Taughannock District
Baden-Powell Council, BSA
Virtual Patch Collection - Adult Patches


Adult Leader Patches

Originally, all BSA position patches were purely symbolic, as was true of military patches from which the tradition was derived. The same patch design might be used for multiple positions,  differentiated by the color of the background and the colors of the details on the patch. A First Class emblem in silver on a green background meant "Scoutmaster". This design, with variations, was used until 1970.

Around 1970, a transition from "coded" patches without titles to those with titles was begun. This patch was released in 1969, and was the first attempt at the Scoutmaster patch with “Scoutmaster” on it, with a similar appearance to the previous "coded" patch, but with the Tenderfoot emblem and "Scoutmaster" title of the newer design. It lasted for a year or two (or maybe even longer in small council shops), and was then replaced with the slightly larger patch without the Boy Scouts of America lettering.  

Bill Fischbach collection

This version, introduced in 1970-72, was used until about 1989 when the background was changed to tan. 
The First-Class emblem on the older patches was changed to the Tenderfoot emblem at this time, and the size of the patch was increased to the current size. The color coding of the embroidery was retained, so Scoutmaster was still a silver-bordered patch, and Assistant Scoutmaster was gold.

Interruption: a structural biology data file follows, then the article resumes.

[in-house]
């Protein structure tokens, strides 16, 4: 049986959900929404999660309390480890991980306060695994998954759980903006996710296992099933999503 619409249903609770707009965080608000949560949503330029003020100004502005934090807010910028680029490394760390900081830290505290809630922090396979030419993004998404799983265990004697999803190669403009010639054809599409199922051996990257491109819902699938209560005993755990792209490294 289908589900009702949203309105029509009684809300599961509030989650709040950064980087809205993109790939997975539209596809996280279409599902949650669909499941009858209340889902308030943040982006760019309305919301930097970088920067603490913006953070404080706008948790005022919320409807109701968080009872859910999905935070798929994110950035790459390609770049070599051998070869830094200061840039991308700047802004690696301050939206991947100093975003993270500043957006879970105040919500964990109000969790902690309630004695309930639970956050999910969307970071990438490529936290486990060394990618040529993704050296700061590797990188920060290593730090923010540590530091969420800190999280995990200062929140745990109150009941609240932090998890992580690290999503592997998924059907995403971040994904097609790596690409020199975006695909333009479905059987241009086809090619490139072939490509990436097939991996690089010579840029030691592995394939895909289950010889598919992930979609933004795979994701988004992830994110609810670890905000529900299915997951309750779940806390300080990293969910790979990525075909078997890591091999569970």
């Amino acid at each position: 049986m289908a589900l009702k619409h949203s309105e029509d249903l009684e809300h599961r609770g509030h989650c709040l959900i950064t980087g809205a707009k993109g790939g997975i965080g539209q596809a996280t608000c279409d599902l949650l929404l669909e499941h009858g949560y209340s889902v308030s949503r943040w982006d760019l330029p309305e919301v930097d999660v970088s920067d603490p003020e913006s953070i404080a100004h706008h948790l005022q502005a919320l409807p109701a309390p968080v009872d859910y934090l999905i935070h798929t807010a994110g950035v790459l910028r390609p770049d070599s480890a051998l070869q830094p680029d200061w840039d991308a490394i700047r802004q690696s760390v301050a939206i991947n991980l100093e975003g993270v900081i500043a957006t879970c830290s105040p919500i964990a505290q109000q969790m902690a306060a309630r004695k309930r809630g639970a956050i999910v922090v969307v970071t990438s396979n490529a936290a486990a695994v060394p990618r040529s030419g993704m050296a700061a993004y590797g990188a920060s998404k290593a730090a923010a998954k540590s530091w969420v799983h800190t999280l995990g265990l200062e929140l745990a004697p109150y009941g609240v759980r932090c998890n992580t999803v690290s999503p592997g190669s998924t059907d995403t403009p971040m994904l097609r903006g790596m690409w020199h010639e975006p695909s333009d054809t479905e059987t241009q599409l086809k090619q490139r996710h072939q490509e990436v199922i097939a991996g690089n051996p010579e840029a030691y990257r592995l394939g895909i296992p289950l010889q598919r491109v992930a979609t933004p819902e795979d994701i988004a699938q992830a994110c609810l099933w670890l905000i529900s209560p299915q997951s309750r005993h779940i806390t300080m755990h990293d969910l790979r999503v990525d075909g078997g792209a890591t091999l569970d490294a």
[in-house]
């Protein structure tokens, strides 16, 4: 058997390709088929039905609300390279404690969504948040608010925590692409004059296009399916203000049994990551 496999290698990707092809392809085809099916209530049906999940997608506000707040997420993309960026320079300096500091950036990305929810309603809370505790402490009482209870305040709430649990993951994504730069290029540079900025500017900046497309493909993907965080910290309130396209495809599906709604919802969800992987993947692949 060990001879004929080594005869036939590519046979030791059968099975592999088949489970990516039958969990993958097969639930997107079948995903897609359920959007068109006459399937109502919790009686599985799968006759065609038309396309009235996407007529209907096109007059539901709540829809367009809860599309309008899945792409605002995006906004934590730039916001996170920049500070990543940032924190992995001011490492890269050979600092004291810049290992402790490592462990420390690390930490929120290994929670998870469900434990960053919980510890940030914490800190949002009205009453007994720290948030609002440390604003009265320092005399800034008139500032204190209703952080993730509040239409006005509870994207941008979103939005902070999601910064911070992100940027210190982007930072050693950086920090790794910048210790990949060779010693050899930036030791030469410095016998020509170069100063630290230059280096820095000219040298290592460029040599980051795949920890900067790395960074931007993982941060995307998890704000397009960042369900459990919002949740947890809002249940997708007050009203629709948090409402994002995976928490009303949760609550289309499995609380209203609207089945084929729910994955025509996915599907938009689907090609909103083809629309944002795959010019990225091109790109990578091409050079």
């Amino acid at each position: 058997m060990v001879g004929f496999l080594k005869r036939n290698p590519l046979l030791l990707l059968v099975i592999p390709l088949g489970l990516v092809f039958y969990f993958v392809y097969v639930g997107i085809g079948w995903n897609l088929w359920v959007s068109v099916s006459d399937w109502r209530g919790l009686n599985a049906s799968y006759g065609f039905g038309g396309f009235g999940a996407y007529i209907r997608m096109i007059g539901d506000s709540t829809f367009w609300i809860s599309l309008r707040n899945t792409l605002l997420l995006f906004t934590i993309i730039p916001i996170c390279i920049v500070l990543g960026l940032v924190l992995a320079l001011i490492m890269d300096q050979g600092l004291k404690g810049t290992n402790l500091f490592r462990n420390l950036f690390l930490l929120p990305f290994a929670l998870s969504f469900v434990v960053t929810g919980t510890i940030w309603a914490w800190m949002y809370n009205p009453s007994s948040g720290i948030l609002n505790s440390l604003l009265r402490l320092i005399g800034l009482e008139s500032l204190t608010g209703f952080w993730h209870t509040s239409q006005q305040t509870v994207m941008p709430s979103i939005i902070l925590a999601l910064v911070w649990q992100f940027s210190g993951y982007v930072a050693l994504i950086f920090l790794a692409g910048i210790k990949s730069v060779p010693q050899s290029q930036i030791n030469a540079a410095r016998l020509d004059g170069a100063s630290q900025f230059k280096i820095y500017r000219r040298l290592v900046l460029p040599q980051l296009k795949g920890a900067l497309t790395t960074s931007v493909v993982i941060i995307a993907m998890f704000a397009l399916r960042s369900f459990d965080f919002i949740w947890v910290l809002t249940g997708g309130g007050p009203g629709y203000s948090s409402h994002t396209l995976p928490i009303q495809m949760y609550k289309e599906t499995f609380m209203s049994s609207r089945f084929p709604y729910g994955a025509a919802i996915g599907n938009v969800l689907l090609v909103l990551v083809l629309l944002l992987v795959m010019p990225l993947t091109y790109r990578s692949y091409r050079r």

Trained Scoutmaster (mylar thread)
Between 1972 and 1989 Scoutmasters and Assistant Scoutmasters who had completed their basic training were eligible to wear position patches embroidered with sparkly mylar thread, which was the last use of a "code" in leader patches. After 1989, all trained leaders wore a "trained" patch under their position patch instead.

Assistant Scoutmaster - pre-1970 version
Gold on green background. 

Troop Committee
Post-1989 design

District Committee
1972-1989 design

The Layman patch was used by committee members at unit, district, and council levels from 1929 to 1972. This is the 1943-1956 version - it's the same basic design as the Assistant Scoutmaster patch from the same era, but with a blue background. 

1972-1989 design
Bill Fischbach Collection

Pack Committe Chair
1972-1989 design
Bill Fischbach Collection

This patch would have been used from 1972-1989, when "Den Mothers" became "Den Leaders"

Webelos Den Leader
1972-1989 design
Bill Fischbach collection

A rare patch worn by BSA employees who didn't have any other position patches for their job. 

The ScoutParents Unit Coordinator position became official June 1, 2008. I can't find much information on the position, or when or if it was dropped. 

This "Trained" strip indicates that a leader has been trained in his or her currently-registered position. 

Veteran Insignia

Five-year Veteran - issued 1924-1945. 

Ten-year Veteran - issued 1925-1945

Twenty-year Veteran - issued 1930-1945

Veteran Pins

Veteran pins have been issued in various forms since 1916. Years-of-service pins are issued in single year denominations, and as can be seen above, in the past they were available in numbers at least as high as 40. Today, year pins are available up to five years, with Veteran pins issued for ten years and up, in five-year increments. Pins had the years in Roman numerals until 1940. From 1940-1971 pins spelled out the years above the Scout emblem. Since 1972, Veteran pins have had a blue border with the number on the bottom.